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I need an help with the following: let $(B_t)_t$ a Brownian motion. Compute the distribution of $X:=\int_0^1 B_t dt$. Integrating by parts we have that: $$\int_0^1 B_t dt=B_1-\int_0^1 t dB_t.$$ Now, I know that $B_1\sim N(0,1)$, $\int_0^1 t dB_t\sim N(0,1/3)$, if they were independent, I could say that $X\sim N(0,4/3)$.

But is it true that $B_1, \int_0^1 t dB_t$ are independent? Why? Is this the right way to solve the exercise?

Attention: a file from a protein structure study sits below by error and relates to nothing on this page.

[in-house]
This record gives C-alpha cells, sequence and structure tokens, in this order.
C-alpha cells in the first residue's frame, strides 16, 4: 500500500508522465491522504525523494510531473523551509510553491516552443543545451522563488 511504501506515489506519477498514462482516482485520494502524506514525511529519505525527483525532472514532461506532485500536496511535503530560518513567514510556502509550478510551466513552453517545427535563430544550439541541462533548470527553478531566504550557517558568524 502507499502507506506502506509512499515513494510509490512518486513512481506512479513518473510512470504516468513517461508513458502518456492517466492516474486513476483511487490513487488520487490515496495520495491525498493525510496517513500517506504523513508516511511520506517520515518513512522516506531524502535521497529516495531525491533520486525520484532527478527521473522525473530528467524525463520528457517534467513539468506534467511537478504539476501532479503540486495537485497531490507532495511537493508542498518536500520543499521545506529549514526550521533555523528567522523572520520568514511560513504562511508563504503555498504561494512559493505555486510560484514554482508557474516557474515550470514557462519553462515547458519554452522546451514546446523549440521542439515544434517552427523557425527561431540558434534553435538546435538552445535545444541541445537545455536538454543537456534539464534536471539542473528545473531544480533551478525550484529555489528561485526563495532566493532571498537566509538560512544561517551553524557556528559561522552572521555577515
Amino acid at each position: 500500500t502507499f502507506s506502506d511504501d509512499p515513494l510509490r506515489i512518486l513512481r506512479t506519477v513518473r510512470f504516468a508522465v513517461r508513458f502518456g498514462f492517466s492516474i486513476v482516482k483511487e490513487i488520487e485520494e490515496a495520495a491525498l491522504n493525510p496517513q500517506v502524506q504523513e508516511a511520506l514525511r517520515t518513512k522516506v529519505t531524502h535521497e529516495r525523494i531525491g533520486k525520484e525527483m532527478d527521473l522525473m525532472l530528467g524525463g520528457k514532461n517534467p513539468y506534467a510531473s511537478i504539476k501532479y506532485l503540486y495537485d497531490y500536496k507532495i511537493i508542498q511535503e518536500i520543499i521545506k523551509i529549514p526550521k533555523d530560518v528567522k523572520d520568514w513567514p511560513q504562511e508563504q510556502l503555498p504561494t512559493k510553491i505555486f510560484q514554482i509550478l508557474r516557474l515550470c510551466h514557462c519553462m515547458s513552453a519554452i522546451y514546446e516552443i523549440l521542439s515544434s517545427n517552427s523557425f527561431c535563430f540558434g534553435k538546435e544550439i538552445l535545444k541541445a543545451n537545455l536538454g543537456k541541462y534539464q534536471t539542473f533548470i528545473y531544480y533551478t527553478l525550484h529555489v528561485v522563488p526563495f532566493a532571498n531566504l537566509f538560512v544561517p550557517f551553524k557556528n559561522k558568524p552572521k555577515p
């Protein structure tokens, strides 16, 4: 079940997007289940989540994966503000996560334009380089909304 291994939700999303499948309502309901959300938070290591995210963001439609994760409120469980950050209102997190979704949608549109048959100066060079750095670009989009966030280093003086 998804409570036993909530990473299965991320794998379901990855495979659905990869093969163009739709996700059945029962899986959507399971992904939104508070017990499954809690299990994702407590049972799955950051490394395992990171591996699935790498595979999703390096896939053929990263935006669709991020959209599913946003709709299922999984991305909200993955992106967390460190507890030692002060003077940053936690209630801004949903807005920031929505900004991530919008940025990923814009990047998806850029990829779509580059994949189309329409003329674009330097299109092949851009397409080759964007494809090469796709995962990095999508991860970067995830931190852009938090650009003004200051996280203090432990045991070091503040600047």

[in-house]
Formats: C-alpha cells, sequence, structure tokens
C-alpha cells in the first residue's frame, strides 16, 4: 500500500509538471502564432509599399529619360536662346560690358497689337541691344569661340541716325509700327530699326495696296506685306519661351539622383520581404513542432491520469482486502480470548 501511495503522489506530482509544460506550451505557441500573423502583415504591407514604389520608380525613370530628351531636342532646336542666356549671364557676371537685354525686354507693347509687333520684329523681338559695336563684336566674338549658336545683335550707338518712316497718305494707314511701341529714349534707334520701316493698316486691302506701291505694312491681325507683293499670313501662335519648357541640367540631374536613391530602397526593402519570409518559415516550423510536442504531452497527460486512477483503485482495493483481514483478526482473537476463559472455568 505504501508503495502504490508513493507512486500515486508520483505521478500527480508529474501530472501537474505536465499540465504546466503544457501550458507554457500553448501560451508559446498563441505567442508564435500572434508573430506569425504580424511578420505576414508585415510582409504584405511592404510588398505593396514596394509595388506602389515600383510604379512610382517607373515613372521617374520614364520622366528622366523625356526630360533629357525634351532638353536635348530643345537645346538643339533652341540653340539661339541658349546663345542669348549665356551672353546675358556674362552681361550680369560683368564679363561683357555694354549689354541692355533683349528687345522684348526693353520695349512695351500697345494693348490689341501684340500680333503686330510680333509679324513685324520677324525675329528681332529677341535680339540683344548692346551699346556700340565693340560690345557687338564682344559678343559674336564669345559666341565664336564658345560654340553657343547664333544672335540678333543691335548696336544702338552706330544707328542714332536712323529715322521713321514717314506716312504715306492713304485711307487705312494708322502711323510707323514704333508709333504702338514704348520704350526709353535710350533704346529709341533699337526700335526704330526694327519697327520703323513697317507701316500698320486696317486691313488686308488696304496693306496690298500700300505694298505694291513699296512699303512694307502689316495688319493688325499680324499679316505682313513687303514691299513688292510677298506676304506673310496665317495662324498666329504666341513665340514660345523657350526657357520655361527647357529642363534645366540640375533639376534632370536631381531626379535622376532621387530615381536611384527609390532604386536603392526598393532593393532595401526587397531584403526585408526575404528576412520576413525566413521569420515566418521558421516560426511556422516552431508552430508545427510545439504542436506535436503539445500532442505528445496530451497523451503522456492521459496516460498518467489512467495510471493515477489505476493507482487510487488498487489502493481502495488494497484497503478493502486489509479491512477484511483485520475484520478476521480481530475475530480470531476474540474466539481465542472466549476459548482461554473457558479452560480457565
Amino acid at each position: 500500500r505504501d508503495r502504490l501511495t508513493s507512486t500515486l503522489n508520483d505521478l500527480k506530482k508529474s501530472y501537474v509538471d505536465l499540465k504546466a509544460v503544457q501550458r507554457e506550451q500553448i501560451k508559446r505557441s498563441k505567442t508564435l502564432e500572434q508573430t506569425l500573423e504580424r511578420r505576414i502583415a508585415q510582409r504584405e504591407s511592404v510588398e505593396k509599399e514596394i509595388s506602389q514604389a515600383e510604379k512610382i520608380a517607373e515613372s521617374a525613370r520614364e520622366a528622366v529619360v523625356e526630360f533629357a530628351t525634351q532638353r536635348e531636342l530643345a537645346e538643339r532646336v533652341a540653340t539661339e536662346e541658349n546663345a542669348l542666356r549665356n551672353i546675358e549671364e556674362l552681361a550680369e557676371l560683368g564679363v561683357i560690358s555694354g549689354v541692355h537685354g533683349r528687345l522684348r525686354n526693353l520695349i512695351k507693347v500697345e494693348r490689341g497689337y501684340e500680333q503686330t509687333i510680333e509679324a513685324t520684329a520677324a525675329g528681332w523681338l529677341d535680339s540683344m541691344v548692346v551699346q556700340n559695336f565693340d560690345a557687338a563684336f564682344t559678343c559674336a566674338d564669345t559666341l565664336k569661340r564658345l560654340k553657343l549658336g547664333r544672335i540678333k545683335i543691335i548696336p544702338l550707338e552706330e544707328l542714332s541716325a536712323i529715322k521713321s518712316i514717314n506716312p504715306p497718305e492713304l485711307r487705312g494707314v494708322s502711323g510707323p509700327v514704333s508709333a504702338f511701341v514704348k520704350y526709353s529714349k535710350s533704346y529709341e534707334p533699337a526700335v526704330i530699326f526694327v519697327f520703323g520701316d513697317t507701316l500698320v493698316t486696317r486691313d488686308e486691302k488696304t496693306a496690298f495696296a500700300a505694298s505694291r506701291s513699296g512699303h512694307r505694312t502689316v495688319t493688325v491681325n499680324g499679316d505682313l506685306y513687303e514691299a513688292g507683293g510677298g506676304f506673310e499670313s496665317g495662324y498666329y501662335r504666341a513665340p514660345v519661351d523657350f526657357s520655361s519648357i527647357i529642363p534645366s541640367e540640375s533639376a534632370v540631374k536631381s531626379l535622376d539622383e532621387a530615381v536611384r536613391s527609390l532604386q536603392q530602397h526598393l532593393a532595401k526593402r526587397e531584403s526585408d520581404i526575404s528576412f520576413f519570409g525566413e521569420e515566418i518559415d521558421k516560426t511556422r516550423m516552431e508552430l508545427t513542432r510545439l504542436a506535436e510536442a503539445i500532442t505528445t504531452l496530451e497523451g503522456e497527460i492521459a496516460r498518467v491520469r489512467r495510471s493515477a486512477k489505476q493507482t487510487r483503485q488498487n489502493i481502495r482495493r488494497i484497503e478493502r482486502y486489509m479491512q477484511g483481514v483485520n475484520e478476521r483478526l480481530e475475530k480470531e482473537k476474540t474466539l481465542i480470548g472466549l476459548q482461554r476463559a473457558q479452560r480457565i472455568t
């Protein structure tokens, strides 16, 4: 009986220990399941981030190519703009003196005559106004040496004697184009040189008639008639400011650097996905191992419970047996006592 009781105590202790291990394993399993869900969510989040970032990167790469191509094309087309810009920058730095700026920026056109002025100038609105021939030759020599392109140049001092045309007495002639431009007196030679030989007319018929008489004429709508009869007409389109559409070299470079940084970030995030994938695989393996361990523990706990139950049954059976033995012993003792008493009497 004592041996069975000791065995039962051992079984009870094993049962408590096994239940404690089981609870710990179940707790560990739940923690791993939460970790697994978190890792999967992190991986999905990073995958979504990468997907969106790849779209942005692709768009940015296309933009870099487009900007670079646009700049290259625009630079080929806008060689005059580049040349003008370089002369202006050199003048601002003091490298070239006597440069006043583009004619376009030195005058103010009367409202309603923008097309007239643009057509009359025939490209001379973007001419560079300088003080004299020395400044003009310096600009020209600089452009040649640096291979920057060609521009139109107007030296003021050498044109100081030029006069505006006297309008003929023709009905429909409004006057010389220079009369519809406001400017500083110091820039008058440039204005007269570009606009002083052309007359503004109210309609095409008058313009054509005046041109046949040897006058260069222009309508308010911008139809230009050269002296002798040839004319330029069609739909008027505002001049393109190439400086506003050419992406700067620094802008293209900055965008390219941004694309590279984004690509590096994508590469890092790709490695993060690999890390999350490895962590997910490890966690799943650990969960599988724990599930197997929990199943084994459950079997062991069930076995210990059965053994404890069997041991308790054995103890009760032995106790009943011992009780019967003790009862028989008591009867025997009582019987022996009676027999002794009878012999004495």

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1 Answer 1

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Since $B_1 = \int_{0}^{1}\mathrm dB_t$, we have $$ \int_{0}^{1}B_t\ \mathrm dt = \int_{0}^{1}(1-t)\ \mathrm dB_t, $$ the limit of sums of independent gaussian random variables, with distribution $\mathcal N(0, \int_{0}^{1}(1-t)^2\ \mathrm dt)$.

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